I booked my flight with a few weeks to go; the airline wanted an extra $50 to check my bike as luggage, so I started calling friends in Berkeley to see if somebody could lend me one for a day. After a couple of dead ends, I finally found a friend with an old racing bike, so I made arrangements for the pickup. It's ridiculous now that I think about it, but if the airline rep hadn't told me about the extra charge for the bike at that point, I would have brought along a mountain bike for the race and would (presumably) have gone the whole 112 miles on knobby tires. Absurd!
As race day approached I started feeling the butterflies. I hadn't set a time goal for myself, but I did have some additional, self-imposed race criteria: I wanted to swim the swim, bike the bike, and run the run. That may sound obvious, but there's actually a true story about a guy who stayed in the shallows and walked the whole swim leg of the 1980 Ironman. Others have pushed their bikes up every incline or walked the entire marathon. I’ll bet even my grandma could finish an ironman-length race if you gave her enough rests; so as my secondary goals, I vowed not to touch the ground or hang onto buoys during the swim, dismount during the bike leg, or walk a single step during the marathon.
Initially I had been completely confident that – whether or not I met each of my goals – I’d somehow manage to finish the beast. But as crunch-time neared and training time ran out, I realized I hadn't tested myself over the full distance of any of the three events. I started wondering if I'd be able to hack a single one of the legs, let alone all three on the same day; it was too late to compensate with long training sessions, though, since this late in the game I'd just wear myself out for the race. I spent the last few days before the race bouncing back and forth between mild fear and complete panic.
I flew into Oakland the night before the race; my friend Michael – having embarked on a more lucrative post-collegiate career than I – picked me up from the airport in his brand new BMW. We made a quick stop to grab the loaner bike, which didn’t quite fit into his trunk. I hadn’t considered the need for a bike rack, and the fact that I hadn’t thought this whole thing through became pointedly obvious as I ran around looking to borrow some twine to jerry-rig a solution to my oversight. I then found myself crouched behind the car in a vain attempt to make the scratches in the paint job a bit less conspicuous by rubbing in some dirt. Needless to say, my spirit was sinking fast as we pulled up to Michael’s place.
I had been planning to shave my head for the race anyway, so to instill a little false confidence I got out my razor and gave myself a full-on Bic-shave with a Mohawk. Turned out when I looked in the mirror, though, I didn’t feel any badder – just balder.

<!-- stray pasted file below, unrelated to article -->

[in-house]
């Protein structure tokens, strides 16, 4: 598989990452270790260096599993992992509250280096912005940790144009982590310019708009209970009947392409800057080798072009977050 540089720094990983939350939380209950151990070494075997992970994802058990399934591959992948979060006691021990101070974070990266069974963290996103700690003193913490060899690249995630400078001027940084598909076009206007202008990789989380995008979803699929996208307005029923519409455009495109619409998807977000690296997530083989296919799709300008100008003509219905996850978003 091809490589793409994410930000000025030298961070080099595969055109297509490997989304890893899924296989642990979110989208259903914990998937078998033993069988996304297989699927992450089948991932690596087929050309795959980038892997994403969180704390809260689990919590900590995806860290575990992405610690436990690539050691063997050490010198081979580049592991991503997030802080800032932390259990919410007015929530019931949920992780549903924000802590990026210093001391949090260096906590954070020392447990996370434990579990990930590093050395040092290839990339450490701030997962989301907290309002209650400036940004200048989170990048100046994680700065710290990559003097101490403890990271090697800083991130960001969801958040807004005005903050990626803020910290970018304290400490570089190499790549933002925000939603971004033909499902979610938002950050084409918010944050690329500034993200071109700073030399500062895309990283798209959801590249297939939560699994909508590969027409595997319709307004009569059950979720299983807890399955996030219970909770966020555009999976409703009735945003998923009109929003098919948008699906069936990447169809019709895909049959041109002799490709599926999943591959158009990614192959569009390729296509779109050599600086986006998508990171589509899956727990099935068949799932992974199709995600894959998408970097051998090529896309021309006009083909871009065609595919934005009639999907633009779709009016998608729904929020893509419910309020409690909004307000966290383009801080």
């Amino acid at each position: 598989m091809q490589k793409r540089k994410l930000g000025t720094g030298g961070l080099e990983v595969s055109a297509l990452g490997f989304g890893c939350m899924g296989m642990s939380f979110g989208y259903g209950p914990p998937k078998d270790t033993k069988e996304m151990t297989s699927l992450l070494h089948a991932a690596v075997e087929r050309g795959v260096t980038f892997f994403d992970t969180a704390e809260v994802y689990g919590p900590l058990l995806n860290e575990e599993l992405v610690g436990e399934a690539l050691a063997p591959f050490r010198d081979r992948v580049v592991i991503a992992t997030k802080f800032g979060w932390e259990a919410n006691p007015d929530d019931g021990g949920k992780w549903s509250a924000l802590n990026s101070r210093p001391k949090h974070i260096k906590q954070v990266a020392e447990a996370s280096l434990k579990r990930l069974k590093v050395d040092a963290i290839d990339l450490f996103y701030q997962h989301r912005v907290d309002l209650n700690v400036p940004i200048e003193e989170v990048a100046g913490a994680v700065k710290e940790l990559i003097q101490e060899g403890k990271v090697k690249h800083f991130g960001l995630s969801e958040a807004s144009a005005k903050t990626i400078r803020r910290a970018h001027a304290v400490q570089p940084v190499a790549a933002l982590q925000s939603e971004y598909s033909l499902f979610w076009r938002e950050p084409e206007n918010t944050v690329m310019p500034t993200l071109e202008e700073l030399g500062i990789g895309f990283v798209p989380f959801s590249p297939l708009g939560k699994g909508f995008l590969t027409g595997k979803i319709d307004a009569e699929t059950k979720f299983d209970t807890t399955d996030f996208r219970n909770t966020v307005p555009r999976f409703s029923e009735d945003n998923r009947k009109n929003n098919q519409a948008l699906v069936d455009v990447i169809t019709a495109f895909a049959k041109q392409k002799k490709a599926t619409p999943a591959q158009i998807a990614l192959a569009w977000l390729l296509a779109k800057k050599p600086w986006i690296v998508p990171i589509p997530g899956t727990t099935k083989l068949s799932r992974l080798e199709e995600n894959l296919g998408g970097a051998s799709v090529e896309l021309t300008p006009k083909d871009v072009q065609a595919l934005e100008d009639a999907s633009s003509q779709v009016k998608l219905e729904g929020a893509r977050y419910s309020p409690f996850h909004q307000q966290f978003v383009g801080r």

I set Michael’s alarm clock and, too late for any regrets, crashed on his couch. I didn't sleep well – if at all – knowing that a full day of certain torture lay just ahead…plus I didn’t trust the borrowed alarm clock; I kept having flashbacks to that Seinfeld episode where the marathon runner oversleeps because Jerry’s alarm clock doesn’t go off.
With these fears haunting me, I was already wide awake when 4:30 a.m. hit and it was time to start rolling. The course was about an hour’s drive away; I borrowed the Bimmer and headed out alone on the road. As the miles passed, I became fixated on the speedometer and odometer, realizing that I was going to have to cover more miles with my own legs and the human-powered vehicle strapped into the trunk than the Bimmer could cover in a whole hour at top speed. Trying to focus on a different set of lights on the dashboard, I turned up the stereo.
As I neared my destination with the bass thumping in my borrowed ride, I began to feel the adrenaline pumping, and I actually was starting to feel a little badder! I started seeing bikes out on the road with the first glimpses of daylight; it hit me that race day really was finally here, and I was stoked to kick some butt. It wasn’t long, though, before I realized that I was still miles from the starting line, and these guys were out taking warm-up laps – cruising around at highway speeds on bikes that cost more than the combined value of all my earthly possessions. So it wasn’t long until I lost all my badness once again.
I pulled up to the staging area, found some parking, and mechanically went through the check-in process. I was pretty much the only one doing a race-day check-in; most everyone else had been in town the day before to register, preview the course, work out all the logistics of the transfers, and pack in a carb-loaded spaghetti dinner. I had read about all the pre-race activities in the registration packet, but without any vacation days saved up at work, I never really considered showing up early. Now I wished for a familiar face – a veteran to sit down with and drill for advice or a fellow first-timer to show me I wasn’t alone. But with the starting gun just an hour away, it was too late for small talk. They handed me my packet, and I got my number written right on my shoulder in waterproof marker just like those guys on TV in Kona…but I sure didn’t feel like one of those guys on TV in Kona.
I packed my running gear into a bag full of logos and walked my bike out to the racks – then spent far too much time among the hundreds of bikes trying to figure out where to strategically stash mine so that I could find it again quickly when the swim was done. That last hour was probably the shortest hour of my life. It was total ground rush, which is what skydivers go through for a few seconds before touchdown. Though you’re not going any faster toward the end, at the last minute the ground seems to rush up like it’s going to smack you hard. A couple of times in life I’ve faced milestones (my wedding day, for instance) where the sheer magnitude of the approaching event made it feel like it was accelerating toward me. Well this was one of those times, and I was about to get smacked.